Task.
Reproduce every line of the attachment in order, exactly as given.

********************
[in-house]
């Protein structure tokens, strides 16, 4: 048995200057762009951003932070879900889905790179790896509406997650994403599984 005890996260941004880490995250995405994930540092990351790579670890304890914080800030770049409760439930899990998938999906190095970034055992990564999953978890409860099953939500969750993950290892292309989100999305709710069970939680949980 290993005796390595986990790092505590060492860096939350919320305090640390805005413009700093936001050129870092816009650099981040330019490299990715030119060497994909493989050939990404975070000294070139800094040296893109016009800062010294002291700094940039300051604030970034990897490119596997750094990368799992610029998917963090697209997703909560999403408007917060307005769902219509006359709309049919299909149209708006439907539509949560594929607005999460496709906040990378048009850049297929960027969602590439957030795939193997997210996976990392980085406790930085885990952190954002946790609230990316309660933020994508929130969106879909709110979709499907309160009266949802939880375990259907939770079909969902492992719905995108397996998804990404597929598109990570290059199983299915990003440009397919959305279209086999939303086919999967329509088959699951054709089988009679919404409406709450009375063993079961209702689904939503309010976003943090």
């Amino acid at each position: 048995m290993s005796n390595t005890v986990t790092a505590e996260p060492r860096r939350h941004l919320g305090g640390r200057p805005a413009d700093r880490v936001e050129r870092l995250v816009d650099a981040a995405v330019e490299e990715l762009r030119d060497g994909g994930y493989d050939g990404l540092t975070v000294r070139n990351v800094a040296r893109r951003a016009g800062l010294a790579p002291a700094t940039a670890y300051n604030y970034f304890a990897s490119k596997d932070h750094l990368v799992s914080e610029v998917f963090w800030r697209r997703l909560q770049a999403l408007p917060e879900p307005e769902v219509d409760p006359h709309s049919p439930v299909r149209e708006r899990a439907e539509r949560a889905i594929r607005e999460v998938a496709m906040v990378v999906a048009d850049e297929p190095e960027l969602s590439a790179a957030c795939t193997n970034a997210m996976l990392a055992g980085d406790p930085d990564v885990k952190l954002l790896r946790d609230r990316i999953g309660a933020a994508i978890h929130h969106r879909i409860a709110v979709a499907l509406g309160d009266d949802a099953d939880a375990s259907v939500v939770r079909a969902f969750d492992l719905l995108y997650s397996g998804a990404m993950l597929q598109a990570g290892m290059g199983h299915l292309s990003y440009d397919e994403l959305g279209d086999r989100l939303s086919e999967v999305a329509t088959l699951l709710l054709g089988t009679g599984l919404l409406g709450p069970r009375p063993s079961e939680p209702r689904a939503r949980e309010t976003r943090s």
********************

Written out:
[in-house]
């Protein structure tokens, strides 16, 4: 048995200057762009951003932070879900889905790179790896509406997650994403599984 005890996260941004880490995250995405994930540092990351790579670890304890914080800030770049409760439930899990998938999906190095970034055992990564999953978890409860099953939500969750993950290892292309989100999305709710069970939680949980 290993005796390595986990790092505590060492860096939350919320305090640390805005413009700093936001050129870092816009650099981040330019490299990715030119060497994909493989050939990404975070000294070139800094040296893109016009800062010294002291700094940039300051604030970034990897490119596997750094990368799992610029998917963090697209997703909560999403408007917060307005769902219509006359709309049919299909149209708006439907539509949560594929607005999460496709906040990378048009850049297929960027969602590439957030795939193997997210996976990392980085406790930085885990952190954002946790609230990316309660933020994508929130969106879909709110979709499907309160009266949802939880375990259907939770079909969902492992719905995108397996998804990404597929598109990570290059199983299915990003440009397919959305279209086999939303086919999967329509088959699951054709089988009679919404409406709450009375063993079961209702689904939503309010976003943090």
């Amino acid at each position: 048995m290993s005796n390595t005890v986990t790092a505590e996260p060492r860096r939350h941004l919320g305090g640390r200057p805005a413009d700093r880490v936001e050129r870092l995250v816009d650099a981040a995405v330019e490299e990715l762009r030119d060497g994909g994930y493989d050939g990404l540092t975070v000294r070139n990351v800094a040296r893109r951003a016009g800062l010294a790579p002291a700094t940039a670890y300051n604030y970034f304890a990897s490119k596997d932070h750094l990368v799992s914080e610029v998917f963090w800030r697209r997703l909560q770049a999403l408007p917060e879900p307005e769902v219509d409760p006359h709309s049919p439930v299909r149209e708006r899990a439907e539509r949560a889905i594929r607005e999460v998938a496709m906040v990378v999906a048009d850049e297929p190095e960027l969602s590439a790179a957030c795939t193997n970034a997210m996976l990392a055992g980085d406790p930085d990564v885990k952190l954002l790896r946790d609230r990316i999953g309660a933020a994508i978890h929130h969106r879909i409860a709110v979709a499907l509406g309160d009266d949802a099953d939880a375990s259907v939500v939770r079909a969902f969750d492992l719905l995108y997650s397996g998804a990404m993950l597929q598109a990570g290892m290059g199983h299915l292309s990003y440009d397919e994403l959305g279209d086999r989100l939303s086919e999967v999305a329509t088959l699951l709710l054709g089988t009679g599984l919404l409406g709450p069970r009375p063993s079961e939680p209702r689904a939503r949980e309010t976003r943090s």